Many of the health IT usability challenges "tolerated" by early adopter providers more than 10 years ago remain unresolved, according to Acting National Coordinator for Health IT Jacob Reider. To that end, Reider (pictured), in a new post to the Health IT Buzz blog, says that one of ONC's top priorities going forward will continue to be the optimal design and use of such tools, in particular electronic health records.
"These systems--if well designed--guide users toward more efficient, safer, better care," Reider says. "If poorly designed, the user may be frustrated or confused, and could make errors that result in patient harm."
While Reider says that typically, IT with poor usability fails to succeed because of "traditional market forces," he calls the health IT market a different animal for several reasons. For instance, he says, users of health IT aren't always the ones who actually buy such tools. Additionally, he says, contracts associated with EHRs tend to lock users in, meaning they can't just abandon ship at the first sign of trouble.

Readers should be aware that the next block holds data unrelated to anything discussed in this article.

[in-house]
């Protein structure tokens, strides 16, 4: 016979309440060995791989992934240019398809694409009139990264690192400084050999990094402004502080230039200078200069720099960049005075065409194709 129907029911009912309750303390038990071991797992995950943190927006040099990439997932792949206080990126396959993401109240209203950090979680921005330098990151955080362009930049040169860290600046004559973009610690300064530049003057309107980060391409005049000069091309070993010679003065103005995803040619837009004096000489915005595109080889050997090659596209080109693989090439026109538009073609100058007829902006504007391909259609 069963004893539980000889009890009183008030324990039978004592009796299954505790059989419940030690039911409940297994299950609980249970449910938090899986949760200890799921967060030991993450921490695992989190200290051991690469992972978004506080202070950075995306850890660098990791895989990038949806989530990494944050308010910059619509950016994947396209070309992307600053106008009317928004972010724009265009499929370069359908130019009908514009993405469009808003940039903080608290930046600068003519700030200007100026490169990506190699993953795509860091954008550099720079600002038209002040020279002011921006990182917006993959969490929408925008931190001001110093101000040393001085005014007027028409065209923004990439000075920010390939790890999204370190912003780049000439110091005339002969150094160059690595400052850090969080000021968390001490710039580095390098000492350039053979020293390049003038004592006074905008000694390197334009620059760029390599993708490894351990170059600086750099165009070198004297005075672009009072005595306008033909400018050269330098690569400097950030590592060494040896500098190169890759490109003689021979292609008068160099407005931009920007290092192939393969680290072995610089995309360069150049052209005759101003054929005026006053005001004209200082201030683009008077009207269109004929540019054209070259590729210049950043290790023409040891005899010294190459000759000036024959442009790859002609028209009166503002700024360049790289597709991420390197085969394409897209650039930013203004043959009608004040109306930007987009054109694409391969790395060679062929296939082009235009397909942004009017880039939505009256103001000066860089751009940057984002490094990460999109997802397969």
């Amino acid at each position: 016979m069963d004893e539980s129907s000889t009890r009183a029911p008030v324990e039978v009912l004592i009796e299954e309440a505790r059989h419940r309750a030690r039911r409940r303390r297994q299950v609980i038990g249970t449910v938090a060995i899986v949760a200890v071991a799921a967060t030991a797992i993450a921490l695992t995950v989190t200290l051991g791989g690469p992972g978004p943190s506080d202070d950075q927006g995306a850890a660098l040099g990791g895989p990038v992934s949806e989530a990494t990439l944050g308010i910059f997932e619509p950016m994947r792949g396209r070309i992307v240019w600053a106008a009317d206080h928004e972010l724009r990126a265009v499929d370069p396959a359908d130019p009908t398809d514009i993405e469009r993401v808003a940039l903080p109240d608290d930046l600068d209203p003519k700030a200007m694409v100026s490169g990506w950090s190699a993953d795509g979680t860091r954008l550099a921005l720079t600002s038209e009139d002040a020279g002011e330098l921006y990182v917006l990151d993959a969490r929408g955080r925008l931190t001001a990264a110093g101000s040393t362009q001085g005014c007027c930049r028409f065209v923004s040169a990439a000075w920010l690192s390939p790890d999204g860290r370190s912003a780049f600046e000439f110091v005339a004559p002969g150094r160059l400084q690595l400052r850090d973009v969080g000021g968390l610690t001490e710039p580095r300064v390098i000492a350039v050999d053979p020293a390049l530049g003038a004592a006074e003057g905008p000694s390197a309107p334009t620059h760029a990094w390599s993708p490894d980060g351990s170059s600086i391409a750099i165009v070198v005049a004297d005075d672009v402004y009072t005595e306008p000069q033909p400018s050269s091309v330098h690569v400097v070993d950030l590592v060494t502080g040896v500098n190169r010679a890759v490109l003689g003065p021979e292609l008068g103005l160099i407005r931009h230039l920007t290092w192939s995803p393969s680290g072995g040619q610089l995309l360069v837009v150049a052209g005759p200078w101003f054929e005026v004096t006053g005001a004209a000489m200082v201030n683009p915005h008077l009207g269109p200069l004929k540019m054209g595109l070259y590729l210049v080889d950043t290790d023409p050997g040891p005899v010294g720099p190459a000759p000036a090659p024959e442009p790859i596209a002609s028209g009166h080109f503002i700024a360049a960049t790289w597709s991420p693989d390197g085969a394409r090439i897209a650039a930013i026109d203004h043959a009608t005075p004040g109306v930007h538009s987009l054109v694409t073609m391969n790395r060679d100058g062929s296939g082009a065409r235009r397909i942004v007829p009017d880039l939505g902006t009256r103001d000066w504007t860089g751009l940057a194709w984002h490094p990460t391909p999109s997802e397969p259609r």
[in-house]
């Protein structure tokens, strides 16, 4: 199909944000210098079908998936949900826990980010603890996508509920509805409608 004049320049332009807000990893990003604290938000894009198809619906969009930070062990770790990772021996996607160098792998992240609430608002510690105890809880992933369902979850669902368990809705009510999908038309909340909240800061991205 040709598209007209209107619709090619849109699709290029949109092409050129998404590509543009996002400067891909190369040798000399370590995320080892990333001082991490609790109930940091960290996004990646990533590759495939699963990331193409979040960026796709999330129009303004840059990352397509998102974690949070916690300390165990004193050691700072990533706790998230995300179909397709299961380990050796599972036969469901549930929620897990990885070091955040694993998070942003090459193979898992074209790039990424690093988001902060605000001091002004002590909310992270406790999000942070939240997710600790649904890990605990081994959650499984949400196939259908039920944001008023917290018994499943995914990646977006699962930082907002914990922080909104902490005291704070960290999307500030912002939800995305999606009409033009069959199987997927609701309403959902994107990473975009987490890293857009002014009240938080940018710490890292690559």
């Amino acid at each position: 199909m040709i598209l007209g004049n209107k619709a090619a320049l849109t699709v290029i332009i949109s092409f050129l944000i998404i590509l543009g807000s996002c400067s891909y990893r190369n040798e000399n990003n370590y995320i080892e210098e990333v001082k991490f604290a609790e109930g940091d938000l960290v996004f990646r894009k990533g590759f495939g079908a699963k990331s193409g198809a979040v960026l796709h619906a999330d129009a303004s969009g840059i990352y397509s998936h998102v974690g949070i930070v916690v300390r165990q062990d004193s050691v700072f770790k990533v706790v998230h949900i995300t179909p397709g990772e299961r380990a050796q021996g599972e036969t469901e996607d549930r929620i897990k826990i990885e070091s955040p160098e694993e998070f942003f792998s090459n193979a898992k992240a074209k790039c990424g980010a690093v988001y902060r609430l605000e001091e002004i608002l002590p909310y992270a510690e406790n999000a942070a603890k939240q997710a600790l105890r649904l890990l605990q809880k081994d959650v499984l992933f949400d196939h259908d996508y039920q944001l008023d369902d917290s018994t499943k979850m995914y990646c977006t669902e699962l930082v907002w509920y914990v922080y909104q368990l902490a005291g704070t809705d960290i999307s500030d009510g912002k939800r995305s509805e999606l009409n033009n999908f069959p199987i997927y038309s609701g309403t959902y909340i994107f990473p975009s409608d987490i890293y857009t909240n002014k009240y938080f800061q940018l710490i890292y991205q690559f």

"Buying an EHR is more like buying an airplane than a clock radio," Reider says.
What's more, Reider says, local configuration--which is required when using health IT--often can be the downfall of even the best designed systems.
"To the end-user, they have no way of knowing who is responsible [for poor usability]," Reider says.
In a survey of EHR users and other health IT experts published last summer by Black Book Market Research, 88 percent of respondents said lack of focus on usability will drive many EHR companies out of business by 2017.
Meanwhile, a study published last spring by researchers from the U.S. Department of Veterans Affairs concluded that the next generation of EHR systems needs to make more incremental changes and move beyond the concept of serving as computerized paper charts, offering enhanced usability.
To learn more:
- read Reider's post